U.S. must avoid fiscal cliff, Canada quell housing boom-IMF

* US, Canada growth both seen around 2 pct in 2012, 2013

* US failure to avoid fiscal cliff would sap GDP

* US must do more to ease housing foreclosure crisis

By Alister Bull

WASHINGTON, Oct 8 (Reuters) - The United States willcontinue to notch modest growth of around 2 percent growth thisyear and next but must avoid a year-end 'fiscal cliff' of taxhikes and spending cuts that would tip it back into recession,the IMF said on Monday.

In a semi-annual checkup on the health of the world economy,the International Monetary Fund also said Canada would grow byroughly the same rate as its southern neighbor, and must takecare to ensure that its housing boom does not turn into a bust.

A resumption of the euro zone debt crisis is a risk for bothcountries but would be a harder hit on the United States, amajor European trading partner, dampening demand for U.S. goodsand pushing up the dollar to make U.S. exports more expensive.

However, the crucial threat to the continued recovery of theU.S. economy is home grown, the IMF said in its October WorldEconomic Outlook.

"In the United States, it is imperative to avoid excessivefiscal consolidation (the fiscal cliff) in 2013, to raise thedebt ceiling promptly, and to agree on a credible medium-termfiscal consolidation plan," it urged. The IMF calculated thefull impact of the tax hikes and spending cuts would withdrawmore than 4 percent from U.S. gross domestic product in 2013.

Tax cuts approved during the administration of formerPresident George W. Bush are set to expire at the end of thisyear, and deep automatic reductions to government spending arescheduled to start kicking in, unless Congress agrees to amassive debt and deficit reduction deal.

No hope is given for a compromise before the Nov. 6 generalelection between President Barack Obama's Democrats, who holdsway in the Senate, and their Republican foes, who currentlycontrol the U.S. House of Representatives. But failure to do adeal would have dramatic negative consequences.

"Growth would stall in 2013 with the full materialization ofthe cliff and ... would inflict large spillovers on major U.S.trading partners and also on commodity exporters (because ofdeclines in commodity prices)," the IMF said.

The lackluster U.S. economic performance is a "legacy" ofthe collapse of the country's housing market and ensuingrecession between 2007 and 2009, the IMF said, echoing a claimObama makes frequently as he campaigns against his Republicanpresidential challenger Mitt Romney.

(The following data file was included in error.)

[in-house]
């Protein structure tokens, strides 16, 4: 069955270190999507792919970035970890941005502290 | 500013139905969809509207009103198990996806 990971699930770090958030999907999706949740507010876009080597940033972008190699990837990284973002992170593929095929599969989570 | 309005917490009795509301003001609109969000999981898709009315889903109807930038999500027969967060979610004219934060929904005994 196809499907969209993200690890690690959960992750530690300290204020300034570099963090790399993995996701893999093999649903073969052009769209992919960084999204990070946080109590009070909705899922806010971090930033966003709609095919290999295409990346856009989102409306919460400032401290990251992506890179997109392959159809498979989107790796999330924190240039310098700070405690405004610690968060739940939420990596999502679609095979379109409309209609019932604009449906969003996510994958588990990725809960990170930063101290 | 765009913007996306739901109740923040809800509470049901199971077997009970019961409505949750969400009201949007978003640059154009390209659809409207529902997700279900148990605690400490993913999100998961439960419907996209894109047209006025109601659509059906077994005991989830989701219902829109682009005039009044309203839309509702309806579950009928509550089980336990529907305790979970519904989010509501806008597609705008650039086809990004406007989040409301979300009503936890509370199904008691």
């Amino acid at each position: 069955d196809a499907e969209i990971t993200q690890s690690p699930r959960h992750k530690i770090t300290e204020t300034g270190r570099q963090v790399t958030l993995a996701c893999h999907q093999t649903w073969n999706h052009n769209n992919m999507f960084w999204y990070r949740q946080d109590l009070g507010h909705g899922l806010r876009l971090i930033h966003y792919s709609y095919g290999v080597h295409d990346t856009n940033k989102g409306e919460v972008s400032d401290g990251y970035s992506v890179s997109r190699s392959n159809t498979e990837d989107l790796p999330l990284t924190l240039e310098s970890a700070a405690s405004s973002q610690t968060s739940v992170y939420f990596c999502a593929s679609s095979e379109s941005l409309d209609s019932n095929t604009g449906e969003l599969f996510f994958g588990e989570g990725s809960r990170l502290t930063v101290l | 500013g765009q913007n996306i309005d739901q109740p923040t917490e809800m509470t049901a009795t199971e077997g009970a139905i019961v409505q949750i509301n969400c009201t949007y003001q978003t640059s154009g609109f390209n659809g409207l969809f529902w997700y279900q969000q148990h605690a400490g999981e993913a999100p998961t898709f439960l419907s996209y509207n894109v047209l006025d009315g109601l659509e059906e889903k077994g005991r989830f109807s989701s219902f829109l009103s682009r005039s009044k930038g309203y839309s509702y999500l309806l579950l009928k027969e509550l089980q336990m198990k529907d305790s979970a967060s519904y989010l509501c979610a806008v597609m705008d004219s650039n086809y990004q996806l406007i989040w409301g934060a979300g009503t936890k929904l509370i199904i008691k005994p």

But the IMF also pointed out that official policies havefailed to sufficiently tackle the challenge posed by the heavyoverhang of foreclosed properties.

"In the housing market, more must be done to reduce the rateof foreclosures and remove impediments to the transmission oflow long-term policy rates to mortgage rates," the Fund said.


With U.S. politicians locked in a bitter election campaign,in which the White House, all the seats in the House and onethird of those in the Senate are up for grabs, there has beenlittle likelihood of fiscal policy action to spur growth.

The Federal Reserve, however, did decide to act, announcinga third round of so-called quantitative easing in September,under which is promised to buy $40 billion of mortgage backedbonds every month until labor market conditions improved.

This provoked Republican criticism that the U.S. centralbank was risking inflation and interfering in the politicalprocess through action that, by helping the economy, would favorObama for a second term. But the IMF backed the Fed decision.

"The recent measures by the Federal Reserve on additionalquantitative easing and the extension of its low-interest-rateguidance until mid-2015 were timely in limiting downside risks.Monetary policy needs to remain accommodative while thegovernment and household sectors continue to consolidate."


The WEO also focused on Canada, which the IMF viewed asenjoying a more robust recovery than the United States, thanksin part to "exceptionally favorable financing conditions", butvoiced concern at a resulting rise in household leverage.

"In Canada, the key priority is to ensure that risks fromthe housing sector and increases in household debt remain wellcontained and do not create financial sector vulnerabilities,"the IMF said. "If household leverage continues to rise,additional measures may need to be considered."

(Editing by Neil Stempleman)


Messaging: alister.bull.thomsonreuters.com@reuters.net))